It’s simply way more powerful than your average built-in computer sound card, and it can handle more intense plugins with lower chances of overloading your system. 

Sure, you might encounter a crash or two now and then, but it surely will be way less frequent than usual. 

Also, if you buy a unit with its own dedicated driver, your projects should run as smoothly as silk.

Higher Sample Rates

Sample rate and Buffer Size

Additionally, if you want to work with higher sample rates, most units will allow you to go up to 192kHz

I personally don’t think sample rate is that big of a deal, but some folks enjoy working in the most optimal environment possible, and indeed, there’s nothing wrong with that. 

If your setup can handle CPU consumption on such high sample rates, an audio interface is absolutely the way to go.

Hook-Up External Equipment

Outboard Studio Rack

Most mixers will benefit from the ability to connect various outboard gear through the audio interface and implement that into their digital workflow. 

The plugin industry has come a long way since creating the first digital EQs, but still, there is a particular sound to some of those hardware units that are still not replicated in the plugin form. 

Having an audio interface is essential to connecting all units properly, saves you a lot of hassle, and keeps everything well-organized.

To Sound More Accurate

Sound Signal

And finally, audio interfaces will playback the signal more accurately than a generic soundcard. 

Some low-budget sound cards can even have a slight coloration in either low end or highs. 

Coloration may be superb for your preamps section, but it definitely won’t do any good in the output. 

If the output section has boosted bass, you may undermix the bass guitar so that it won’t translate that well to other playback systems.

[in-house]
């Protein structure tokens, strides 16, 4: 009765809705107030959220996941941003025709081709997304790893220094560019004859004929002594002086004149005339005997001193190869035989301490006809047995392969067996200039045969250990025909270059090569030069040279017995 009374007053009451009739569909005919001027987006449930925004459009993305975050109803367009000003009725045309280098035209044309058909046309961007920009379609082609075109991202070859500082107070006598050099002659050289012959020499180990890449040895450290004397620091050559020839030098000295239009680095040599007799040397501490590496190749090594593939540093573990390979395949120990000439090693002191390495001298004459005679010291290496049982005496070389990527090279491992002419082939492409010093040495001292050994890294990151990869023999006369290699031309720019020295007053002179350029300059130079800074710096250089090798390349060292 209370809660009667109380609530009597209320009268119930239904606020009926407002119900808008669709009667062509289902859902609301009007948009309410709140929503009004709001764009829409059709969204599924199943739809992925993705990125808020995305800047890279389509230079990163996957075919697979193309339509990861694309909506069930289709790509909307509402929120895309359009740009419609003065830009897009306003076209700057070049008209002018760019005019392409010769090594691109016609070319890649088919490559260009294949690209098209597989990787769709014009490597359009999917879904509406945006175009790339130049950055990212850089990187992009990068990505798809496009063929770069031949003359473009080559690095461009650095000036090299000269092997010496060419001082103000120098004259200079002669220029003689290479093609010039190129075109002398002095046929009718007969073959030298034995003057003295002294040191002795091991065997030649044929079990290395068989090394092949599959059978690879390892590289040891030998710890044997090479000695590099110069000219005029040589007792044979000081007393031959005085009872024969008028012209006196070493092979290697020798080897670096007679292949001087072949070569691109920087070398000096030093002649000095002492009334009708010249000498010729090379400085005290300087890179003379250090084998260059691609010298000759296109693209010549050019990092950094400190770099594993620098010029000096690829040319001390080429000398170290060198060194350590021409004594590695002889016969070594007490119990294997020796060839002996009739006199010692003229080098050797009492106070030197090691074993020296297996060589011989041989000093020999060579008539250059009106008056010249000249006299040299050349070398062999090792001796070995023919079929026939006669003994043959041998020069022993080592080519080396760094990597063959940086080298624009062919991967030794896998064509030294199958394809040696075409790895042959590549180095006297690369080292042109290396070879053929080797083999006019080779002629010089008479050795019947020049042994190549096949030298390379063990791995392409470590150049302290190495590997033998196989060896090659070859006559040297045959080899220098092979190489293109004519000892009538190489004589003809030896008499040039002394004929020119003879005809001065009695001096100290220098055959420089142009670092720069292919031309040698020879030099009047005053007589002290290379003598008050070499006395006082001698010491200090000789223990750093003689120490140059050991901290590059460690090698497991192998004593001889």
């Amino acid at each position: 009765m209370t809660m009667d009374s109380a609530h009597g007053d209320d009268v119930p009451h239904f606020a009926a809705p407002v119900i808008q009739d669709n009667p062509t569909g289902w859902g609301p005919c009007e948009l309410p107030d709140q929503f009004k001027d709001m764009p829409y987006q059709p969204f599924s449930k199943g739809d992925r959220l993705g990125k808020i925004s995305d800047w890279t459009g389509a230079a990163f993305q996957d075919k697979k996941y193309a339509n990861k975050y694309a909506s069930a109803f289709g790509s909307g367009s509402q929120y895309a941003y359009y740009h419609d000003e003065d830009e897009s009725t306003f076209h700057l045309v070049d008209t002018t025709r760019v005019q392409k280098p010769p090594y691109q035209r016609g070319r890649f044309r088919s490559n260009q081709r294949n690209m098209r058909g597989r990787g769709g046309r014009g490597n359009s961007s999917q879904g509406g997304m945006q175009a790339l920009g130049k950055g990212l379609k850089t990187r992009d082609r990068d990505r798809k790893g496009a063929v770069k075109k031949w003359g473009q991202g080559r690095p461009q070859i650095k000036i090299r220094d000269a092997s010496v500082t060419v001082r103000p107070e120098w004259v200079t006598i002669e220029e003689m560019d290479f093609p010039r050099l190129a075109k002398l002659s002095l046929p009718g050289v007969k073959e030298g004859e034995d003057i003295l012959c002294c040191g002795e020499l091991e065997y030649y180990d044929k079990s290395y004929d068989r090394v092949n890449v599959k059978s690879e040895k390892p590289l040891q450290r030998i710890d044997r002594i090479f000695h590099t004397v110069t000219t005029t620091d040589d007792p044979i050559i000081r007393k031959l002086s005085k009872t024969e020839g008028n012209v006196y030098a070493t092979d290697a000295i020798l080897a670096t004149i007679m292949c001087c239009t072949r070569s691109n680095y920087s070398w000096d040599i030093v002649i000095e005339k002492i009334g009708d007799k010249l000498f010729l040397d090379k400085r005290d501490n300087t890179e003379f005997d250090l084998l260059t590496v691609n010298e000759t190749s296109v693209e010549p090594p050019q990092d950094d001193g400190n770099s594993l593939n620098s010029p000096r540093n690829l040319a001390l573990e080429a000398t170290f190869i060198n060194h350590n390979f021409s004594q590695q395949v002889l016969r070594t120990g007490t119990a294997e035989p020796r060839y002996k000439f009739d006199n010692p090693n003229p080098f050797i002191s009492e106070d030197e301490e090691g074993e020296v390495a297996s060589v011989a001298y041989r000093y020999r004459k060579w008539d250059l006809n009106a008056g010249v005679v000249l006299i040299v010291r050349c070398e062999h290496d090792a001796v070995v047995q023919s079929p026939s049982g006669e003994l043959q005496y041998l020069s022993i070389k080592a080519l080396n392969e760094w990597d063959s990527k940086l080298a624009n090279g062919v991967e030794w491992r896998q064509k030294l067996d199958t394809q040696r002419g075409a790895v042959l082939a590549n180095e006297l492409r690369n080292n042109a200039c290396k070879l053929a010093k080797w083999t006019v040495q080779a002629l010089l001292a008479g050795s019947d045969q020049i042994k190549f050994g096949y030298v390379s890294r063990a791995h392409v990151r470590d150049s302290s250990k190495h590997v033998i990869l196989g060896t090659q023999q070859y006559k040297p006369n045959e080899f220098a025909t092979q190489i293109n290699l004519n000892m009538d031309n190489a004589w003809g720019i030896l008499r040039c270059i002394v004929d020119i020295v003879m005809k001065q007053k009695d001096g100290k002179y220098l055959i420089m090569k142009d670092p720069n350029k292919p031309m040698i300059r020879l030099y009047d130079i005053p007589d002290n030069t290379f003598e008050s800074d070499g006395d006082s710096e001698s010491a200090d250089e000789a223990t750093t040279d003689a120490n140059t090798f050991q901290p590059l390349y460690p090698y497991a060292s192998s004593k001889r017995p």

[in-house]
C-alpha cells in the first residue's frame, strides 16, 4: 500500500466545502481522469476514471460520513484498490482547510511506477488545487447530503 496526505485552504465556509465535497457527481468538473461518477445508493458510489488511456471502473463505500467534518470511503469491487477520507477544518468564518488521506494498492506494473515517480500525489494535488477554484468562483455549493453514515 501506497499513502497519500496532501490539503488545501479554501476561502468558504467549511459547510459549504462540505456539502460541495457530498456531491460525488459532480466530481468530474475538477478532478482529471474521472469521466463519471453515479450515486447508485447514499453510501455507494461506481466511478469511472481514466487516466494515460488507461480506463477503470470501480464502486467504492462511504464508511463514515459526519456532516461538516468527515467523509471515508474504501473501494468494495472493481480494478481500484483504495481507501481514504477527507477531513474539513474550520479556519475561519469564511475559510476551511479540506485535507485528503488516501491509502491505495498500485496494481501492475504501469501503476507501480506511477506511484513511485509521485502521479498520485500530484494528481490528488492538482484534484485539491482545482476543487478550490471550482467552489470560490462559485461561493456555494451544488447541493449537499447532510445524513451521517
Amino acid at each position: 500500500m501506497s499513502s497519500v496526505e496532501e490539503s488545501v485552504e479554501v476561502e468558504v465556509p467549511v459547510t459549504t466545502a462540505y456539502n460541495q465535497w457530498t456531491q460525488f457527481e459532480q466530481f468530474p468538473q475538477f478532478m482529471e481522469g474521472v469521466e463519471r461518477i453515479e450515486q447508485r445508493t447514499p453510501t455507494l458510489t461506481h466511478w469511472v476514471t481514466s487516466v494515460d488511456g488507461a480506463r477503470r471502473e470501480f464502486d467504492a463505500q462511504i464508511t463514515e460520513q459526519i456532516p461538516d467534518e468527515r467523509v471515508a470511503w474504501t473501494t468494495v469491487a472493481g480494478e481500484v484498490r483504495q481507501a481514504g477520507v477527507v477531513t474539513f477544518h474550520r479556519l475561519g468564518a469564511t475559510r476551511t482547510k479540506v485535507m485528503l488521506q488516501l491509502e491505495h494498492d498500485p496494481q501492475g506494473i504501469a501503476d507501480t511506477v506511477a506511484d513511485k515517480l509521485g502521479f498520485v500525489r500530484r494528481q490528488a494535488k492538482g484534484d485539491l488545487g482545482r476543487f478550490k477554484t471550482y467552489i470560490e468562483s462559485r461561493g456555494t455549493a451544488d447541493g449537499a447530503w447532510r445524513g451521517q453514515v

Furthermore, a poor sound card can introduce all sorts of noise in your signal chain that can distract your ears while mixing. 

This is especially true when mixing with headphones since, in that environment, even the slightest noise becomes painfully apparent, which can affect your mixing decisions, especially if the noise floor is pretty high.

Which Audio Interface Is Right For You?

Which Audio Interface Is Right For You

Choosing a suitable audio interface will depend on what you’ll want to do with it.  Most of the benefits we’ve discussed can be found in a single-input unit. 

If you’re starting out and not planning on recording in stereo, this could well be my recommendation for you. 

It will cost the least and give you all the tools you need to begin your musical journey. 

If you’re looking for some more features, then you might consider a couple of things.

First of all, you should look out for the number of inputs and outputs. 

If you consider recording a full band or a drum kit, you probably won’t be able to pull it off with a pair of inputs. 

You are more likely to need a minimum of eight inputs for such applications. 

When it comes to outputs, it’s helpful to determine how much outboard gear you are likely to connect to the unit. 

Consider that two outputs are needed for your monitors and that every external device runs in stereo so that they will require an additional two outputs per unit. 

I’d say that if you have a bus compressor and an outboard EQ, eight outputs should be enough. However, if you are looking for a more lavish hardware setup, you should opt for at least sixteen outputs.

Another thing to consider is the type of sockets the interface has. 

This may or may not be a problem, depending on what speakers you already have. 

Some audio interfaces have balanced or unbalanced outputs, and you should always check the socket type of your monitors so that they’re compatible. 

This isn’t that big of a deal since adapters can serve as a workaround if you have a mismatch, but it might still be something to consider.

You’ll also want to ensure that the interface has headphone output or an additional output for a second pair of speakers. 

Alternatively, you can use the headphone output to run your second set of speakers, but it may become tiresome to constantly have to switch back and forth when referencing your mixes. 

Furthermore, if you happen to own an older MIDI keyboard, you’ll want to ensure that your interface has MIDI inputs and outputs.